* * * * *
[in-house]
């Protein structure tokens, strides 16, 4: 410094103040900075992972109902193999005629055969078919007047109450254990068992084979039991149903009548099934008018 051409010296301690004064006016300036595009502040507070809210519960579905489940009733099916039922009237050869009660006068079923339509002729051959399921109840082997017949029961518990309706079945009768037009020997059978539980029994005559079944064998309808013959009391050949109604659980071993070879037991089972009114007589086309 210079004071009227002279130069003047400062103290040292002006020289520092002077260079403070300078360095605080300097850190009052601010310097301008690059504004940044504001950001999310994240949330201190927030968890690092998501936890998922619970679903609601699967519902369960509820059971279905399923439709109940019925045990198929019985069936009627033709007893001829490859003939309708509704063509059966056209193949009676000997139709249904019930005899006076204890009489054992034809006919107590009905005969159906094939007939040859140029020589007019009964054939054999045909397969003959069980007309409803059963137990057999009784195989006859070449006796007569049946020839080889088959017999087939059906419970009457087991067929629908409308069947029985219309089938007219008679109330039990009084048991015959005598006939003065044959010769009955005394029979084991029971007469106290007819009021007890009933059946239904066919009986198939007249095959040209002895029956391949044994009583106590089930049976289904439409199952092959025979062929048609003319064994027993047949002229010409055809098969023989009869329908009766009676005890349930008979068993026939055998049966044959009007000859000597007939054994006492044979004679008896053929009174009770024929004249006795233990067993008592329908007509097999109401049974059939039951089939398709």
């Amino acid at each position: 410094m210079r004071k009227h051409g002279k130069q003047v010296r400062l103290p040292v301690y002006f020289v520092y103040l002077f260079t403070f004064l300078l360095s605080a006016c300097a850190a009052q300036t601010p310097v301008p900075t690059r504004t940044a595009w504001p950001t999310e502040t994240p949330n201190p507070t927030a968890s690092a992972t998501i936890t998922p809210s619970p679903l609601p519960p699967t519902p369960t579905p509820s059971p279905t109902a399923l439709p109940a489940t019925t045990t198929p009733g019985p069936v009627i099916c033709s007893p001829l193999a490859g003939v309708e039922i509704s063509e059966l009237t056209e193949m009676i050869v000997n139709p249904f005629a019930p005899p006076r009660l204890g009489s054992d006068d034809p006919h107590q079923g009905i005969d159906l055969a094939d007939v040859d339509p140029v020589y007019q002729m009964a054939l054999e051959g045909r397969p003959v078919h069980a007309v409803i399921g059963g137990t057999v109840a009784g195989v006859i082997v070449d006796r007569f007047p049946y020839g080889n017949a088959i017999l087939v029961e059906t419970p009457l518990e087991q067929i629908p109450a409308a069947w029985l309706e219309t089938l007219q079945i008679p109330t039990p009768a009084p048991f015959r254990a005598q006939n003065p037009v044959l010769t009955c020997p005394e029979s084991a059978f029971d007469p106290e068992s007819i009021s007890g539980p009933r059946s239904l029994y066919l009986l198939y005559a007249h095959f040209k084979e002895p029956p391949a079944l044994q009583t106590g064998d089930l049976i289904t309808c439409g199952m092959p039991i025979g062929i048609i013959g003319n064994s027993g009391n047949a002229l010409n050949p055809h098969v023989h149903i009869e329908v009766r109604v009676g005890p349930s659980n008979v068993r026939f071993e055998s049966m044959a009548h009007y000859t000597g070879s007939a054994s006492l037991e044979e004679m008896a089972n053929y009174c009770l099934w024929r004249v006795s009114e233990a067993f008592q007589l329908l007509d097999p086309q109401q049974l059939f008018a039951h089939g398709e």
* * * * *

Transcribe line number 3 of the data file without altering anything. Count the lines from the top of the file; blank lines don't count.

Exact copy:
């Amino acid at each position: 410094m210079r004071k009227h051409g002279k130069q003047v010296r400062l103290p040292v301690y002006f020289v520092y103040l002077f260079t403070f004064l300078l360095s605080a006016c300097a850190a009052q300036t601010p310097v301008p900075t690059r504004t940044a595009w504001p950001t999310e502040t994240p949330n201190p507070t927030a968890s690092a992972t998501i936890t998922p809210s619970p679903l609601p519960p699967t519902p369960t579905p509820s059971p279905t109902a399923l439709p109940a489940t019925t045990t198929p009733g019985p069936v009627i099916c033709s007893p001829l193999a490859g003939v309708e039922i509704s063509e059966l009237t056209e193949m009676i050869v000997n139709p249904f005629a019930p005899p006076r009660l204890g009489s054992d006068d034809p006919h107590q079923g009905i005969d159906l055969a094939d007939v040859d339509p140029v020589y007019q002729m009964a054939l054999e051959g045909r397969p003959v078919h069980a007309v409803i399921g059963g137990t057999v109840a009784g195989v006859i082997v070449d006796r007569f007047p049946y020839g080889n017949a088959i017999l087939v029961e059906t419970p009457l518990e087991q067929i629908p109450a409308a069947w029985l309706e219309t089938l007219q079945i008679p109330t039990p009768a009084p048991f015959r254990a005598q006939n003065p037009v044959l010769t009955c020997p005394e029979s084991a059978f029971d007469p106290e068992s007819i009021s007890g539980p009933r059946s239904l029994y066919l009986l198939y005559a007249h095959f040209k084979e002895p029956p391949a079944l044994q009583t106590g064998d089930l049976i289904t309808c439409g199952m092959p039991i025979g062929i048609i013959g003319n064994s027993g009391n047949a002229l010409n050949p055809h098969v023989h149903i009869e329908v009766r109604v009676g005890p349930s659980n008979v068993r026939f071993e055998s049966m044959a009548h009007y000859t000597g070879s007939a054994s006492l037991e044979e004679m008896a089972n053929y009174c009770l099934w024929r004249v006795s009114e233990a067993f008592q007589l329908l007509d097999p086309q109401q049974l059939f008018a039951h089939g398709e």